MH: This is your third recruitment after Idaho and Otero. That can changes how you approach it and what you value. What is it for you? Is it the system? Is the support pieces, whether it’s facilities or strength and conditioning?
RM: Just making sure I have the support of the staff. I feel really comfortable with all of the people I have on my list. That’s why I took some of those other power five schools off my list. It’s not that I didn’t like them, or the head coach wasn’t going to come out and see me. But in the end, it’s about relationships. This is my third school in three years, and that’s what really matters.
MH: If I’m not mistaken, you’re young for your class and didn’t play varsity basketball until your senior season at Blaine High School?
RM: My mother and me moved from Atlanta, and when I moved from there, they actually put me up a grade in high school. So, I graduated earlier than what I was supposed to. I graduated at 17. I was supposed to be a freshman right now in college.
MH: So, you were young for your grade and transitioning. I saw that you averaged 22.1 points, 10 rebounds and 6.7 assists as a senior. When did Division I schools start reaching out? Midway through the season?
RM: Definitely. At one point I was going to reclass. That’s when Creighton and some other schools started to come in. But I decided to stay in my grade, and that’s when Idaho and a few other schools offered me. But they were the first ones, and I really liked them. So I decided to go there.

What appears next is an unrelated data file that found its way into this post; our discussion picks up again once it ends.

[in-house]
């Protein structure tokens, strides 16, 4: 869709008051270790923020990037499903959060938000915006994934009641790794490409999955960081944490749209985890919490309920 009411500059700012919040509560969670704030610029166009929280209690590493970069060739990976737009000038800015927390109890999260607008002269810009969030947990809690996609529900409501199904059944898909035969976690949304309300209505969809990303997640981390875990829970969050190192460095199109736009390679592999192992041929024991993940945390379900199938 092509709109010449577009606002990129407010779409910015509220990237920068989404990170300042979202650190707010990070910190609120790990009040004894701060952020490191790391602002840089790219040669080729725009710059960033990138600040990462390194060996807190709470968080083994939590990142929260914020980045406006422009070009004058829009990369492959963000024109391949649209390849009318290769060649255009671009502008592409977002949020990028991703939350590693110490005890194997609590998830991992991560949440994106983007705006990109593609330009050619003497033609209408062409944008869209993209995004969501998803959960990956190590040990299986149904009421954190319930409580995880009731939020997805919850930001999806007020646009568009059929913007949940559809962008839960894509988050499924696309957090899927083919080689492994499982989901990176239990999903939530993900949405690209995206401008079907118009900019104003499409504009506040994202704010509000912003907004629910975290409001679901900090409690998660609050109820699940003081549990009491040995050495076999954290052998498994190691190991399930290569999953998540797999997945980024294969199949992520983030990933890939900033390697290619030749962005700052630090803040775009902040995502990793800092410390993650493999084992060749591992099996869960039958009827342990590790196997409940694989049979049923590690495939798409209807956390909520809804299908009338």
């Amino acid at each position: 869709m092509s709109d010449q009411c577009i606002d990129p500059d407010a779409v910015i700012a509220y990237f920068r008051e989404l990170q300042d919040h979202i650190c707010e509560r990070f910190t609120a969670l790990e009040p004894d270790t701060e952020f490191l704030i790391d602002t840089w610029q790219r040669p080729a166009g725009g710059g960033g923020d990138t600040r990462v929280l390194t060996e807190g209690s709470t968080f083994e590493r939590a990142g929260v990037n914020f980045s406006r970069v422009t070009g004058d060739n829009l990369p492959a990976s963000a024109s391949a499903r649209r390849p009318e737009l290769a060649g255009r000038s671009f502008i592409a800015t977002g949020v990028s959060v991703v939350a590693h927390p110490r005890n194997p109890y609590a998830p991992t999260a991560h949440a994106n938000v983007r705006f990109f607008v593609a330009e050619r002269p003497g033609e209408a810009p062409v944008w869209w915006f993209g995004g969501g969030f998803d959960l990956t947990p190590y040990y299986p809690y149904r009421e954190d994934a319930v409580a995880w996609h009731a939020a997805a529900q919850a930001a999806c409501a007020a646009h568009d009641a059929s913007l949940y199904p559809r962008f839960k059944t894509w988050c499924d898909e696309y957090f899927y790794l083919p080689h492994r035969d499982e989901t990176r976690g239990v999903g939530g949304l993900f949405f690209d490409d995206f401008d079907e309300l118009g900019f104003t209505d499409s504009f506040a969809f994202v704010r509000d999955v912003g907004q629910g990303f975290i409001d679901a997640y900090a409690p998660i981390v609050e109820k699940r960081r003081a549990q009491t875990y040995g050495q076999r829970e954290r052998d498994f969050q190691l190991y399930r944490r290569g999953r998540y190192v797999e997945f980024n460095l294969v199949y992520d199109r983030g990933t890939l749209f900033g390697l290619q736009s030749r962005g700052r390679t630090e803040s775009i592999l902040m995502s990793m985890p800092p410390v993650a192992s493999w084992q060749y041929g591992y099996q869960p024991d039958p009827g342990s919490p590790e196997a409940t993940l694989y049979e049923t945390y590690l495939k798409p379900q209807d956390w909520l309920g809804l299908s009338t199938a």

MH: When you decided to move on from Idaho to Otero, what was behind the decision? Obviously, coach Verlin was no longer in charge, but most of his staff stayed on. Coach [Zach] Claus was promoted. Why opt for the JUCO route?
RM: I still talk to coach Verlin and another assistant coach that got let go, and at the time, they just thought I would have a lot of options if I went the JUCO route. I had a couple of offers while I was in the transfer portal, but I thought going the JUCO route would give me a lot more experience and put me in a better situation.
MH: What was the path to Otero?
RM: I was talking to a lot of schools, and I was talking to [guard] Jay Scrubb, and I was actually going to go to school with him [at John A. Logan College]. Then I spoke with coach [Cole] Dewey, and he wanted me to come in and just play with the ball in my hand and run the show for them.
MH: On film, there’s a lot a footage of catch-and-shoots, 3-pointers off the dribble and some high pick-and-rolls. But how would you describe the system Otero uses?
RM: Our team was very athletic this year, and our coach liked to do a screening and pick-and-roll to create for others. He really liked the way I could make a play for myself and other people. Sometimes, we’d just see a high screen and let me create—throw a lob up, hit a guy in the corner for a 3, or just take it all the way myself. He kind of let us play free and play fast.
MH: People will look at stats and see how well you shot the ball behind the arc. Your mechanics look pretty sound on tape. But do you prefer to shoot on the catch, coming off a screen, or use your dribble to get into your motion?
RM: If I have movement into my shot, like if it’s a hesitation dribble or off a screen, I can pop back really quick and shoot. I feel really comfortable shooting off the dribble, and that’s something I’ve really focused on and tried to develop.
MH: Missouri plays at a controlled pace and really creates spot-up opportunities. How do you think you’d fit into that style?
RM: I definitely watched them on TV a lot this year, as well as some other schools I was checking out early in the year and that was their conference. I like the way they did play really controlled. They definitely have some players that knew how to find their shooters. I really like how they can get in there and get stopped on two feet and kick it out. Something like that could be a good spot where I could shoot, too.